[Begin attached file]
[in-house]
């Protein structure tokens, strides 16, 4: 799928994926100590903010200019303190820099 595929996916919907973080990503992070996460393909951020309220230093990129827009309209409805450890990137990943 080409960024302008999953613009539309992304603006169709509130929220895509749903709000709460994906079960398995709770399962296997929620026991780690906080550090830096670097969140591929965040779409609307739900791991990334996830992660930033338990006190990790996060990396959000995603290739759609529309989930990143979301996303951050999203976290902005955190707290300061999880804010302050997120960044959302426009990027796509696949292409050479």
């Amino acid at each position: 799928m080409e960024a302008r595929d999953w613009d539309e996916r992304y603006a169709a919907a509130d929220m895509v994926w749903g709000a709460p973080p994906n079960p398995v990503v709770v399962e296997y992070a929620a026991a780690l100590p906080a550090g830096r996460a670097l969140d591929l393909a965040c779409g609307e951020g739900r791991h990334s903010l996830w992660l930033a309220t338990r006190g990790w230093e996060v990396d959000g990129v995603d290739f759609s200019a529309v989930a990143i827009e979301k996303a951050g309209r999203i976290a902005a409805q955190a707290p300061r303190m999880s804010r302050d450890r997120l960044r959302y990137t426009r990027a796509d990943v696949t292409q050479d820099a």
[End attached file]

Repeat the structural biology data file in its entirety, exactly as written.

[in-house]
């Protein structure tokens, strides 16, 4: 799928994926100590903010200019303190820099 595929996916919907973080990503992070996460393909951020309220230093990129827009309209409805450890990137990943 080409960024302008999953613009539309992304603006169709509130929220895509749903709000709460994906079960398995709770399962296997929620026991780690906080550090830096670097969140591929965040779409609307739900791991990334996830992660930033338990006190990790996060990396959000995603290739759609529309989930990143979301996303951050999203976290902005955190707290300061999880804010302050997120960044959302426009990027796509696949292409050479």
């Amino acid at each position: 799928m080409e960024a302008r595929d999953w613009d539309e996916r992304y603006a169709a919907a509130d929220m895509v994926w749903g709000a709460p973080p994906n079960p398995v990503v709770v399962e296997y992070a929620a026991a780690l100590p906080a550090g830096r996460a670097l969140d591929l393909a965040c779409g609307e951020g739900r791991h990334s903010l996830w992660l930033a309220t338990r006190g990790w230093e996060v990396d959000g990129v995603d290739f759609s200019a529309v989930a990143i827009e979301k996303a951050g309209r999203i976290a902005a409805q955190a707290p300061r303190m999880s804010r302050d450890r997120l960044r959302y990137t426009r990027a796509d990943v696949t292409q050479d820099a």